If you’re reading this post that must mean that I have found a good internet connection, and that it’s very likely Austin and I have ended our six week sojourn in our beautiful secret place on the Oaxacan coast.
But wherever that internet-ed place may be, I am not there now. Now, I am writing to you from heaven.
Here in our secret place we wake as early or as late as we like. We do yoga or go for a swim, and make breakfast in the open air kitchen shared by the occupants of our ten-room hotel. The common area is on the third floor and overlooks the most scenic point in town.
To our west lays a small rocky beach filled with coral and tropical fish. We like to snorkel here and on calm days swim all the way to the next town over. Beyond the cove we can see a part of the beach and this town, as well as a long towering ridge that extends as far south as any piece of land in the state (so we are told). It is behind this ridge that we watch the sun set each evening, and above it that we have spotted many shooting stars.
To the east there are two more coves. The first is the swimming beach, marked always with a yellow flag that I suppose means we should swim with caution. Sometimes the beach is calm and gentle, others it churns dangerously and leaves black welts on my behind. All the time the water is crystal clear. Only when you are caught in a wave’s frothy wrath can you not see your toes.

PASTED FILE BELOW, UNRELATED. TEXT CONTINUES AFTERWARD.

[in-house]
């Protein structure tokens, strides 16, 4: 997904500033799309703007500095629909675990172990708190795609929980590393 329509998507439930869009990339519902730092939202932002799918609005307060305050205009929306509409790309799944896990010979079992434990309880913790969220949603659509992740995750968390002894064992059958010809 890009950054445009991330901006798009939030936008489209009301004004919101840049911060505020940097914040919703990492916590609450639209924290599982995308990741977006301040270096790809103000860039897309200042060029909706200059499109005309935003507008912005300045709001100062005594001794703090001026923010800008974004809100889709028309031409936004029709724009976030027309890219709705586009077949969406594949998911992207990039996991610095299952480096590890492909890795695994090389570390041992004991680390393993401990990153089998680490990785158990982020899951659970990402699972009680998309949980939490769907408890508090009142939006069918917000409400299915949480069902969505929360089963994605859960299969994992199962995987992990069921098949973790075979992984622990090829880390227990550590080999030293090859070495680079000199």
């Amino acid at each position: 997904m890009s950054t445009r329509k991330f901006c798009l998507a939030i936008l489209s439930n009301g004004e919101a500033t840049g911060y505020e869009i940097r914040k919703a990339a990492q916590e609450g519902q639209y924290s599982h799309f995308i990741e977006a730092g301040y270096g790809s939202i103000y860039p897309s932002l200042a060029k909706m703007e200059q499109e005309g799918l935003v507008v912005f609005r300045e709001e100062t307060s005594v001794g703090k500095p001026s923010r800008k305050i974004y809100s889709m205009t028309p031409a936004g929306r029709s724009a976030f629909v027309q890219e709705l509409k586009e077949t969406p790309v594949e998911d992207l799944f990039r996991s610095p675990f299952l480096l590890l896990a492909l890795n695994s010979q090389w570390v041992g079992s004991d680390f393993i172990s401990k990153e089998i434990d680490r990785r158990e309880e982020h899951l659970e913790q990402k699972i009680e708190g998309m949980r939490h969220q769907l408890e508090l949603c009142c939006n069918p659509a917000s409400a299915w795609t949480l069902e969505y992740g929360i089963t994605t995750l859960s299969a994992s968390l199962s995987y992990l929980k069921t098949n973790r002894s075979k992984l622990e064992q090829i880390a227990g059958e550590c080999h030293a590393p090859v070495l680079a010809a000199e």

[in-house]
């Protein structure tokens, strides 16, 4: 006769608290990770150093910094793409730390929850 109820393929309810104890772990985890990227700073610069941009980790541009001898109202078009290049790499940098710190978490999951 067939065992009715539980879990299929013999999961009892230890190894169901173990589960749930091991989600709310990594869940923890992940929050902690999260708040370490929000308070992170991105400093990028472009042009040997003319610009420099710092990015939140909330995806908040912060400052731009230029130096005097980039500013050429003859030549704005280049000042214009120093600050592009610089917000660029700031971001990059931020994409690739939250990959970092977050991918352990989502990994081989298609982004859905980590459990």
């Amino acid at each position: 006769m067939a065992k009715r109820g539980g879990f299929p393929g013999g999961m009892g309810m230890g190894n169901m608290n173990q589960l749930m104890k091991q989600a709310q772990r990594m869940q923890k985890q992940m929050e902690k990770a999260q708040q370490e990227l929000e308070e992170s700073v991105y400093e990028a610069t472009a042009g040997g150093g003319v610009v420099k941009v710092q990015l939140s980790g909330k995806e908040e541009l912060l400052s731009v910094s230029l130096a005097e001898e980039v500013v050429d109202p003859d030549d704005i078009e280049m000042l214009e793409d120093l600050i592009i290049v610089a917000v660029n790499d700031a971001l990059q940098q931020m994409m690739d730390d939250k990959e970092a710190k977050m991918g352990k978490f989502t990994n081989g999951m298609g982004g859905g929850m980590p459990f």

The last beach curves much more gently, leaving it open to the Pacific and her passions. This is the red flag beach – for the adrenaline-lovers only. On a rough day the waves crash so violently that they sound like a thunderstorm from our room a whole beach away. Whether you have a board or use only your body, you must be an acrobat to surf these waves. I like to sit on the shore while Austin demonstrates his gymnastic prowess. Each time a wave comes it crashes differently, and I like to try and guess just where it will curl. Oftentimes, from my safe place on the sand, I think I’d like to take my chances – but at the time of writing, I’ve yet to enter these turbulent waters beyond my ankles.